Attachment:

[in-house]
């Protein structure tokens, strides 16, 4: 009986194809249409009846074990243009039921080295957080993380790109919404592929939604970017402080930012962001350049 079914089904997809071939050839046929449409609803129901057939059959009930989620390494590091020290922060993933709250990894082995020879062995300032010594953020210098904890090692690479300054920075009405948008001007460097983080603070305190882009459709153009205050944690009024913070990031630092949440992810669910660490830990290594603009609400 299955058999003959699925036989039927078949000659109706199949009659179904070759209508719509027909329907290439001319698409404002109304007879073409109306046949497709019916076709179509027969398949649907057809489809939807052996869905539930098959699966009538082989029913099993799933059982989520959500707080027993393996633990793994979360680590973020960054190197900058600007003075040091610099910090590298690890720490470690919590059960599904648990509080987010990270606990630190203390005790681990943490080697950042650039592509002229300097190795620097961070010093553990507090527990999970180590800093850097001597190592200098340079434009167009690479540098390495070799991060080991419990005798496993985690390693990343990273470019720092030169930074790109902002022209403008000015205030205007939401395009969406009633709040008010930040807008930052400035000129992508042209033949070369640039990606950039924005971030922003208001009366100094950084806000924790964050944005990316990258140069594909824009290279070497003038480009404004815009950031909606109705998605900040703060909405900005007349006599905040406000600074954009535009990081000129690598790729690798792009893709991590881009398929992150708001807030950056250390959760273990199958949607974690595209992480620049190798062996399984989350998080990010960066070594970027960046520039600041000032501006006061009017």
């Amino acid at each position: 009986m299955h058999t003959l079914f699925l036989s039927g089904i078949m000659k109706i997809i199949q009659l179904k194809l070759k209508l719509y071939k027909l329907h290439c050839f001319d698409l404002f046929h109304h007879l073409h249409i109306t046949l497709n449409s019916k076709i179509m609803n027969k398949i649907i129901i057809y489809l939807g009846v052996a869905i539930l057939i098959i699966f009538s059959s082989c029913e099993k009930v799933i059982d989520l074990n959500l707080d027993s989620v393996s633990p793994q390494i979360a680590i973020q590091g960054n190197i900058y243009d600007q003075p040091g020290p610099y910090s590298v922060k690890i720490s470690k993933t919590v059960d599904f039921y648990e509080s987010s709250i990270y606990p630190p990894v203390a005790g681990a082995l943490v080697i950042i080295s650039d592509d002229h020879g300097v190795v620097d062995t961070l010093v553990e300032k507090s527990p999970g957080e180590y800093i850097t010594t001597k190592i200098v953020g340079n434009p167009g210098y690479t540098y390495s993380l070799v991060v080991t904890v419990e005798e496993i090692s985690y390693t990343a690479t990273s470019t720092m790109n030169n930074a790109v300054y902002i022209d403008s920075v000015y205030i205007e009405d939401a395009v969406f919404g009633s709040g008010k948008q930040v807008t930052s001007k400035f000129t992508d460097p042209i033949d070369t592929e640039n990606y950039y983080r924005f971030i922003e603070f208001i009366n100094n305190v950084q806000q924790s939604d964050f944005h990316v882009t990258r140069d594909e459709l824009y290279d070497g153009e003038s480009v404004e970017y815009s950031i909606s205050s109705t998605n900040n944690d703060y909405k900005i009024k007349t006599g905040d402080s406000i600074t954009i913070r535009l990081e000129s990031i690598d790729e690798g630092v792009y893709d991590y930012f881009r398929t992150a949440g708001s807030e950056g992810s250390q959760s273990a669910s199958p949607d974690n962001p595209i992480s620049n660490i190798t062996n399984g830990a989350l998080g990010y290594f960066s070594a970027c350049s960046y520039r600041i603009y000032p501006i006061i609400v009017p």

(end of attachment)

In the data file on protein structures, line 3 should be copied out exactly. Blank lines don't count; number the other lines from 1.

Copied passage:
């Amino acid at each position: 009986m299955h058999t003959l079914f699925l036989s039927g089904i078949m000659k109706i997809i199949q009659l179904k194809l070759k209508l719509y071939k027909l329907h290439c050839f001319d698409l404002f046929h109304h007879l073409h249409i109306t046949l497709n449409s019916k076709i179509m609803n027969k398949i649907i129901i057809y489809l939807g009846v052996a869905i539930l057939i098959i699966f009538s059959s082989c029913e099993k009930v799933i059982d989520l074990n959500l707080d027993s989620v393996s633990p793994q390494i979360a680590i973020q590091g960054n190197i900058y243009d600007q003075p040091g020290p610099y910090s590298v922060k690890i720490s470690k993933t919590v059960d599904f039921y648990e509080s987010s709250i990270y606990p630190p990894v203390a005790g681990a082995l943490v080697i950042i080295s650039d592509d002229h020879g300097v190795v620097d062995t961070l010093v553990e300032k507090s527990p999970g957080e180590y800093i850097t010594t001597k190592i200098v953020g340079n434009p167009g210098y690479t540098y390495s993380l070799v991060v080991t904890v419990e005798e496993i090692s985690y390693t990343a690479t990273s470019t720092m790109n030169n930074a790109v300054y902002i022209d403008s920075v000015y205030i205007e009405d939401a395009v969406f919404g009633s709040g008010k948008q930040v807008t930052s001007k400035f000129t992508d460097p042209i033949d070369t592929e640039n990606y950039y983080r924005f971030i922003e603070f208001i009366n100094n305190v950084q806000q924790s939604d964050f944005h990316v882009t990258r140069d594909e459709l824009y290279d070497g153009e003038s480009v404004e970017y815009s950031i909606s205050s109705t998605n900040n944690d703060y909405k900005i009024k007349t006599g905040d402080s406000i600074t954009i913070r535009l990081e000129s990031i690598d790729e690798g630092v792009y893709d991590y930012f881009r398929t992150a949440g708001s807030e950056g992810s250390q959760s273990a669910s199958p949607d974690n962001p595209i992480s620049n660490i190798t062996n399984g830990a989350l998080g990010y290594f960066s070594a970027c350049s960046y520039r600041i603009y000032p501006i006061i609400v009017p």